When I came across this cover, my heart skipped a beat. I was familiar with old Stanley Gibbons catalogues that listed a 6d Britannia green (1876) bisect, SG96a. It had been removed when the catalogue was rationalised, but so were many shades and varieties, and not always because they were dubious. Moreover, the 17 numeral cancel had all the right nuances and the cover has a look of authenticity. So buying it was a bet, but not a blind one.
Needless to say the cover came without any references or paper trails, so piecing together its history and pedigree has been quite a task.
The Background of the SG96a.
The earliest SG listing I found was 1923 so it follows that an example must have come to the attention of the catalogue editors around 1920. This example, shown in Figure 1, found its way into the famous Hodsell Hurlock collection and was submitted to the RPSL for expertising. The RPSL kindly searched their records and confirmed that;
“the RPSL Expert Committee originally
considered this item at the meeting of
They also confirmed that this was the only
This cover next turned up as a lot in the Hodsell Hurlock Sale of 1958. It was listed as;
After this point its fall from grace was swift. The SG96a listing was removed from the 1960 SG catalogue. The current SG catalogue editor kindly looked through their records to explain the circumstances. I quote;
I have examined our files and find that the 6d.bisect, formerly SG 96a, was removed for the 1960 catalogue on the advice of John Marriott who said: "Have you examined the Hurlock example? I believe it is the only one – and it does not convince me at all. I have never discovered any documentary evidence for it - nor was there a need for the bisect from the point of view of postal rates". It is clear that a good deal of correspondence was going on between Mr (later, Sir John) Marriott and FW Wall at SG regarding the Trinidad listings at which time a number of reasons were made.
Interestingly, the cover was resubmitted to
the RPSL for an updated opinion, but this time at a meeting on
A Second Look at the Evidence.
The Date Stamps
The bisect is tied to the cover by a Marriott Type 7 numeral cancel from Couva, (assigned number 17). Figure 2 shows this cancel along with two reference examples copied from stamps. It seems apparent that the position of the numbers and letters were set by hand and not held rigidly fixed to the outer circle. This means that there is some relative movement of the numbers and letters. This said, some features appear constant over time, the most distinctive of which concerns the year. Here the first 8 is raised while the following 2 numerals fall away.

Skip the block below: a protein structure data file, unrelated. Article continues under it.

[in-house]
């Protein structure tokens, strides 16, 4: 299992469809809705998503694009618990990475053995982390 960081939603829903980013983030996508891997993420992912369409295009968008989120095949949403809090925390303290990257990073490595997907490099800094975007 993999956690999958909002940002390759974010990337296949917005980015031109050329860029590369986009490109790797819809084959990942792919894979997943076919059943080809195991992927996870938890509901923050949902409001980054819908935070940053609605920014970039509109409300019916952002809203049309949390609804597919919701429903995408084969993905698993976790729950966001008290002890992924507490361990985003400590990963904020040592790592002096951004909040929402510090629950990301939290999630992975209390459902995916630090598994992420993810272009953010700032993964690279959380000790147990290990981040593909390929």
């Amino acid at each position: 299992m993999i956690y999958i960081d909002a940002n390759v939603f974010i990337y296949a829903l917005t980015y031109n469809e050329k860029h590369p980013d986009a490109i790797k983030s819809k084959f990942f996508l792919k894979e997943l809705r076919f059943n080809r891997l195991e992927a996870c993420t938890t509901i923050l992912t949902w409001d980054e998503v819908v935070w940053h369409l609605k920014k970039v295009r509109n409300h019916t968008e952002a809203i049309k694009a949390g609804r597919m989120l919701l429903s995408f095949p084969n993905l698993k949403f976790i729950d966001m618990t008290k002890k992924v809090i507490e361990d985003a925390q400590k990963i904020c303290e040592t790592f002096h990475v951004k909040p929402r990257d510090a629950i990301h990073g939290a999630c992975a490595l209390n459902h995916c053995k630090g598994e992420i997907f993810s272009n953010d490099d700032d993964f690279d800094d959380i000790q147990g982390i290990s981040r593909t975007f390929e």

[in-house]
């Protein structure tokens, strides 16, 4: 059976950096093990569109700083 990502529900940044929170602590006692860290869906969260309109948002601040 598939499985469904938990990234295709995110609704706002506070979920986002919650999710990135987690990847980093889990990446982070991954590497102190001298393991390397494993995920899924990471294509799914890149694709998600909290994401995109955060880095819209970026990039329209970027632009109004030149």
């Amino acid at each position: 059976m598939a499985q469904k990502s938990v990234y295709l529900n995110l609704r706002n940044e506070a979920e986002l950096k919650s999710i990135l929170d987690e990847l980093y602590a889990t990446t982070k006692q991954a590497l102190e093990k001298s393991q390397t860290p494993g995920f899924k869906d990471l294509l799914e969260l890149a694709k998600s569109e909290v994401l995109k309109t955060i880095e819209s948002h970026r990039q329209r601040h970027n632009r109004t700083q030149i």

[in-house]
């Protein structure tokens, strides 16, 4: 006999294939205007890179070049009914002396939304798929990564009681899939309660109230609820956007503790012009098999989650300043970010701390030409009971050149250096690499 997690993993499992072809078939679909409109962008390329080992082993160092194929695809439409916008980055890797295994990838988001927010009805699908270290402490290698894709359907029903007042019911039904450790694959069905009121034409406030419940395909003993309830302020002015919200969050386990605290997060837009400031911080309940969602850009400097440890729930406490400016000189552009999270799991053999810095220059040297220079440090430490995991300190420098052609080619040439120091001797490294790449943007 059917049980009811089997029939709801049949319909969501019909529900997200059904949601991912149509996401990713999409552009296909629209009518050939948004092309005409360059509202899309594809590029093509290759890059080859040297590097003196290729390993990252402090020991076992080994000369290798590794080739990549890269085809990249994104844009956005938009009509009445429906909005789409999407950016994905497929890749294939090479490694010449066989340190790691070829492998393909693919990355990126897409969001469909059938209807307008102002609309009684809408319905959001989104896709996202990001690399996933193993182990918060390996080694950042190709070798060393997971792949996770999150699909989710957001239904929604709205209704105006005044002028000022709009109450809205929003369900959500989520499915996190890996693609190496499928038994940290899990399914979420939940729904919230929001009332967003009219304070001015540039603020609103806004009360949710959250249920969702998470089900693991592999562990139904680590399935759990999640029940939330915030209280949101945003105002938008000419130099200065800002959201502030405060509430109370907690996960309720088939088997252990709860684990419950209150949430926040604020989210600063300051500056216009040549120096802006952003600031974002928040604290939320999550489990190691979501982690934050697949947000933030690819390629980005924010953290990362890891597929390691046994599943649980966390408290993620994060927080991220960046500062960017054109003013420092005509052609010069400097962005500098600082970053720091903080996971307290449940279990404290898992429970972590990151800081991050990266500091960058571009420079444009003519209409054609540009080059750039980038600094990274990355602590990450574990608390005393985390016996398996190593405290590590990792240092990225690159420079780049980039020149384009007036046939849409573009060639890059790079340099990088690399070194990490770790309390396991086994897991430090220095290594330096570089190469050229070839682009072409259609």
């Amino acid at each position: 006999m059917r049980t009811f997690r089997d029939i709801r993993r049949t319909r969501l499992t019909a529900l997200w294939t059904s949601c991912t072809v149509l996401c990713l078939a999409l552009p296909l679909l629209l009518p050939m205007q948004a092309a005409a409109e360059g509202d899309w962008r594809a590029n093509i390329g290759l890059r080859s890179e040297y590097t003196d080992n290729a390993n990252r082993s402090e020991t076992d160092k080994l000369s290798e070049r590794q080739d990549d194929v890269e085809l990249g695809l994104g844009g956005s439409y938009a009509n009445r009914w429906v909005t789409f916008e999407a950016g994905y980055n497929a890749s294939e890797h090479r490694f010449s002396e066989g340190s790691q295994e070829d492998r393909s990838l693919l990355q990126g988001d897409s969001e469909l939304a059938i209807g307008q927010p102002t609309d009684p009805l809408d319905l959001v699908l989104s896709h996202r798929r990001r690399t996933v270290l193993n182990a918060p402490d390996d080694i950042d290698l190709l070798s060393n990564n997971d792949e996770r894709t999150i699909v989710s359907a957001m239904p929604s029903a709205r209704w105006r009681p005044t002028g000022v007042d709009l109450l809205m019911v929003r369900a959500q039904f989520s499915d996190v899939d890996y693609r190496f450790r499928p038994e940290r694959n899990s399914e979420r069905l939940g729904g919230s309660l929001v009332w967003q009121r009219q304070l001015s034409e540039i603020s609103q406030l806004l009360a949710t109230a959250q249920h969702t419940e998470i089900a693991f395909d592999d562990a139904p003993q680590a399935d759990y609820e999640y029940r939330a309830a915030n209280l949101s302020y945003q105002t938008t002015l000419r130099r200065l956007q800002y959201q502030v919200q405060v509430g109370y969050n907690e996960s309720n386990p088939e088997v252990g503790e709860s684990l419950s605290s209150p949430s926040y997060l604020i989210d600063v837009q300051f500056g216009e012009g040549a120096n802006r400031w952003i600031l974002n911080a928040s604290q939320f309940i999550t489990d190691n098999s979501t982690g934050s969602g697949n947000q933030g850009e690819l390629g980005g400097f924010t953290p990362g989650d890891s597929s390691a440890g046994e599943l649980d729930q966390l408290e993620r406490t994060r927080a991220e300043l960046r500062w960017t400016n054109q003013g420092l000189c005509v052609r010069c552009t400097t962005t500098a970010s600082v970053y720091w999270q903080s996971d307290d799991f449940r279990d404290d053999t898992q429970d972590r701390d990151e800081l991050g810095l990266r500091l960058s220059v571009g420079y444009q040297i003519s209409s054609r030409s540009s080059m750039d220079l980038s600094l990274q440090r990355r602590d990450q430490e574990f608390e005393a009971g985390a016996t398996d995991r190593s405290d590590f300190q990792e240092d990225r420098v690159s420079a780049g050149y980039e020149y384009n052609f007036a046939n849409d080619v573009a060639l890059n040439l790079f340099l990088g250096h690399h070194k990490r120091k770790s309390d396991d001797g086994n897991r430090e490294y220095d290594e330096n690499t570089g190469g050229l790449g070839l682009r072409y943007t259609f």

When the cancel is overlaid with the reference strike with nearest date, Ref. 1, (10 months later), both the position of the 17 and the day and month are excellent matches. The relative placement of the numbers in the year is well matched but the whole element is shifted upwards. The next reference strike, (Ref. 2, 15 months later), shows more shifting upwards of elements relative to both the original cancel and Ref. 1. But again, the relative placement of the letters and numbers in the elements are constant.
The Route and Dates
In 1877 mail was carried to and from Couva
on the Cedros Steamer, as the railway did not reach Couva until 1880. The original
notice of 1851 has the service operating from
At the time,
The Need for a Bisect
The need for bisects arose because of the absence of
a particular value. In the main, this was caused either by stocks running out,
or the introduction of a new rate and a delay in receiving new suitable denominations.
With regard to stocks running out, clearly this can happen on an island wide
basis or temporarily at smaller offices. In the latter case the bisect would
be much rarer, being applied on a small number quantity of mail and for a short
period of time. In
In our case a bisect would only be necessary if the Couva Post Office ran out of 1d stamps. There is no way to know if actually happened but it is possible to present some circumstantial evidence in the form of demand for 1d stamps. The implication being that a sharp increase in demand would increase the likelihood of running out. The table below estimates demand of 1d stamps from the orders placed [vii] .